Who are you?

I was in an Uber last fall when the driver asked me where I went to school. When I told him, his eyes lit up. “Doesn’t that Cassius Stanley kid go there? He’s insane. I’m gonna go to some of your games this year.”

Months later, during the Wolverines’ game against Loyola, sometime after Cassius’ two alley oops but before his reverse, I looked across the gym. There was a familiar face in the doorway of the gym, and his eyes were still glowing.

That wasn’t the only time someone has recognized our school for its athletics. A good friend of mine said he had a similar exchange at a barbershop. And when I was touring a prospective family around the middle school, there were just as many questions about athletics as there were academics. “You guys have pretty incredible athletics,” the father said. “Is it even possible to make a team if you aren’t going to play in college?”

It wasn’t long ago when the mention of Harvard-Westlake was automatically meant with “Oh! How much homework do you have a night?” or “What movies have your parents made?” So, yeah, the Uber driver’s reaction was a welcome change, but it also underscores a larger shift on campus. Our identity is in flux. Every day I’ve been at Harvard-Westlake, it’s identified itself more and more with top-notch athletics.

That’s certainly not a bad shift. Sure, sports won’t get someone elected mayor or put in charge of a multi-million dollar business. But they do have an impact—and a pretty significant one at that.

First of all, just look at what they’ve already done to the reputation of the school. Schools can become internationally recognized by incredible academics, but only the very best of the best. Alabama is just as well-known as Princeton, and somewhere like Cornell might get lost in the shuffle while George Mason is still discussed because of their 2006 March Madness run. That Uber driver might never have heard about our school until our basketball team won the state title, and now, he’s visiting campus.

The increased attention means there will also be increased scrutiny. Take Duke, for example. With their long history of chippy, petty and whiny players like Christian Laettner, J.J. Reddick and now Grayson Allen, the basketball team’s caricature has become the school’s stereotype as well. Our coaches tell us all the time, but it’s truer now than ever: when you’re wearing that black and red, you’re representing the school as a whole. We need to make sure our athletes play with integrity, because, like it or not, they’re the outward face of the entire student body.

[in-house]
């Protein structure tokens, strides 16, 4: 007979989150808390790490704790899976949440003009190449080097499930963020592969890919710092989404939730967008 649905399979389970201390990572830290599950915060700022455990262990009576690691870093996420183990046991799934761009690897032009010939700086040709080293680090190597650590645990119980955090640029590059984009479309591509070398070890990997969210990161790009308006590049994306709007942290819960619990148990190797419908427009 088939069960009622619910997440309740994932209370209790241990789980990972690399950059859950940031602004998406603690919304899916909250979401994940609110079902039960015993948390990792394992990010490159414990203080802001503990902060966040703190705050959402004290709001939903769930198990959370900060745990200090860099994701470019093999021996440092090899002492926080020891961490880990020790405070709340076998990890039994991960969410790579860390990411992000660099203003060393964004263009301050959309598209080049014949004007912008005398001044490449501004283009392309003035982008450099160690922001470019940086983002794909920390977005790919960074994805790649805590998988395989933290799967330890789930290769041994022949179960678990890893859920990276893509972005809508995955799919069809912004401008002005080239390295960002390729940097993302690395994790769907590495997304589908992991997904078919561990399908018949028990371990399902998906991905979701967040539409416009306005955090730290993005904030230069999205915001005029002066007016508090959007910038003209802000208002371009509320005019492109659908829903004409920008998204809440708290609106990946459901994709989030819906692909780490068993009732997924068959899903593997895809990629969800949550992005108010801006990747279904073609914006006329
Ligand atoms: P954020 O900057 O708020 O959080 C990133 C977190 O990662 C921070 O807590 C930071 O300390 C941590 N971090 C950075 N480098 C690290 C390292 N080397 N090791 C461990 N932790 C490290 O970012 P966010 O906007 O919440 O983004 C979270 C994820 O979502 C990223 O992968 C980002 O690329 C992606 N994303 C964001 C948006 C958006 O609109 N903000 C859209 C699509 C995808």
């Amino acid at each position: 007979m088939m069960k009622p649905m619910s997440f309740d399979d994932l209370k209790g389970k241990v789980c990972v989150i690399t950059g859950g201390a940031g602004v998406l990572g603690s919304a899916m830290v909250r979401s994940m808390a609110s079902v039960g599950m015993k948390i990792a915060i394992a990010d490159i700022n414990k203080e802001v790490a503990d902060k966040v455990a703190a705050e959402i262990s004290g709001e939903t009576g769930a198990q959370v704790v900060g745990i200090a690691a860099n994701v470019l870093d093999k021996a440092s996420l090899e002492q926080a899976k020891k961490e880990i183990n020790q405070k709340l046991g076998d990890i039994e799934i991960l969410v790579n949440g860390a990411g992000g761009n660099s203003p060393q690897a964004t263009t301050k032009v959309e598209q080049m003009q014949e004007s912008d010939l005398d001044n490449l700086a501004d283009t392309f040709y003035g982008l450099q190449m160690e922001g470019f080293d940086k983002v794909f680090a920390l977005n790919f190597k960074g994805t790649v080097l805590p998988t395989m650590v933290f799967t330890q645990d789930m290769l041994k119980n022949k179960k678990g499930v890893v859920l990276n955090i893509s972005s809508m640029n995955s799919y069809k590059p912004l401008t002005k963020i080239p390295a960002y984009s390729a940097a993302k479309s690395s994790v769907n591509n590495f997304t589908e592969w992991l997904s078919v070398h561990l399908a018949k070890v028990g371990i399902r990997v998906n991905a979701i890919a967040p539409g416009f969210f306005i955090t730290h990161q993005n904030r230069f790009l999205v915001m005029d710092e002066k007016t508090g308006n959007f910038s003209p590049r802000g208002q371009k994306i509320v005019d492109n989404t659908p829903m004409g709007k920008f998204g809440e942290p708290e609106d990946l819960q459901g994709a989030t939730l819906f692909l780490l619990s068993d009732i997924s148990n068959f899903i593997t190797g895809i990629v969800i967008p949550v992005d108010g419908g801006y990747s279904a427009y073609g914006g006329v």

It becomes easy to get blinded by that spotlight, though. You forget who you are. You start to become the stereotype. That’s another thing we have to remember as our identity shifts: who we are. Harvard-Westlake is a place that should celebrate both the highlight reel wonder kid and the benchwarmer senior who plays two other sports. It should be a place that values sportsmanship and hard work. And most of all, it should stress the value of a team.

The idea of the team is the best part of sports. Community’s been a buzzword on campus as of late. Surveys say we don’t have enough of it, and administrators want more of it. So they’ve planned events like the Jacobson Cup at the Middle School or the Festival of Spring at the Upper School. But what they’re really trying to cultivate is the sense that we’re all on the same team, that feeling that you’re stronger because of the person on your left and you’ll give strength to the person on your right.

Sports have us believing.

These basketball games—featuring both the high-flying boys team and the technically precise girls—bring us together. We pile into the gym, we heckle the opposing team, and when we head to the parking lot, we high five. The next day, we still talk about what happened, and if we go out to lunch or an after-school snack, we’re a little prouder of our school. We’re not just that place that all the neighbors are mad at anymore. We’re all champs. We all made SportsCenter. We all just got an offer from another D1 school.

See, the thing with teams is that if one person succeeds, then everyone succeeds. It’s hard to tell what success is when your identity is rooted in academics. One person passes a test, another fails. For every A, there’s a C. But with sports, there’s a clear winner.

That’s something we all rally behind. Together.

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